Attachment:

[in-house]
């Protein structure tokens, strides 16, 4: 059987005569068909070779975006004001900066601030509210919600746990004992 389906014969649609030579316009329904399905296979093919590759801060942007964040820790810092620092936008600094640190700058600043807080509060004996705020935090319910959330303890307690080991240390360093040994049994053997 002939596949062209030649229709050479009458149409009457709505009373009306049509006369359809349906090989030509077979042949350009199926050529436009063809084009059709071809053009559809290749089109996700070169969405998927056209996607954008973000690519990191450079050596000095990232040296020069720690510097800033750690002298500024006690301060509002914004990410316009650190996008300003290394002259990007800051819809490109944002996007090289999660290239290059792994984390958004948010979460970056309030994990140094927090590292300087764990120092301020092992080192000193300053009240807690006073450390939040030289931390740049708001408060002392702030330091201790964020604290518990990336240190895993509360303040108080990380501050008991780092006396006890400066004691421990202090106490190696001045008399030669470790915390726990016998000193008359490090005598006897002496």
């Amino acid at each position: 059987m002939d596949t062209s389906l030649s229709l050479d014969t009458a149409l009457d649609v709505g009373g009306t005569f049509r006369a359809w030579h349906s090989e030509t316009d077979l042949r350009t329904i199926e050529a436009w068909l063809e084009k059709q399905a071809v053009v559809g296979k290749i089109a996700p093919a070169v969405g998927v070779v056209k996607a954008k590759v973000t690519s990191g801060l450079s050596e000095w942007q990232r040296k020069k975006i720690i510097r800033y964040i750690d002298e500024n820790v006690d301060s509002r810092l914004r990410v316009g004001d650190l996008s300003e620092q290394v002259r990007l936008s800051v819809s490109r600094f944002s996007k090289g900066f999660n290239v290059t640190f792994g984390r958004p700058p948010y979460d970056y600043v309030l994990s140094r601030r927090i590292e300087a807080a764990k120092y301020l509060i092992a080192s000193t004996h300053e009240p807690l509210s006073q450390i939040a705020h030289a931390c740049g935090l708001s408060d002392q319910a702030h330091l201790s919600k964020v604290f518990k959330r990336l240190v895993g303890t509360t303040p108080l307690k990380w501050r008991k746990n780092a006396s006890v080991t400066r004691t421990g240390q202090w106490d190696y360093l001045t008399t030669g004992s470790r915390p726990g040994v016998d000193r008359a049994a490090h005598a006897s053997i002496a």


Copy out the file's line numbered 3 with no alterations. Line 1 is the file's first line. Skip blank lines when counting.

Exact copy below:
């Amino acid at each position: 059987m002939d596949t062209s389906l030649s229709l050479d014969t009458a149409l009457d649609v709505g009373g009306t005569f049509r006369a359809w030579h349906s090989e030509t316009d077979l042949r350009t329904i199926e050529a436009w068909l063809e084009k059709q399905a071809v053009v559809g296979k290749i089109a996700p093919a070169v969405g998927v070779v056209k996607a954008k590759v973000t690519s990191g801060l450079s050596e000095w942007q990232r040296k020069k975006i720690i510097r800033y964040i750690d002298e500024n820790v006690d301060s509002r810092l914004r990410v316009g004001d650190l996008s300003e620092q290394v002259r990007l936008s800051v819809s490109r600094f944002s996007k090289g900066f999660n290239v290059t640190f792994g984390r958004p700058p948010y979460d970056y600043v309030l994990s140094r601030r927090i590292e300087a807080a764990k120092y301020l509060i092992a080192s000193t004996h300053e009240p807690l509210s006073q450390i939040a705020h030289a931390c740049g935090l708001s408060d002392q319910a702030h330091l201790s919600k964020v604290f518990k959330r990336l240190v895993g303890t509360t303040p108080l307690k990380w501050r008991k746990n780092a006396s006890v080991t400066r004691t421990g240390q202090w106490d190696y360093l001045t008399t030669g004992s470790r915390p726990g040994v016998d000193r008359a049994a490090h005598a006897s053997i002496a």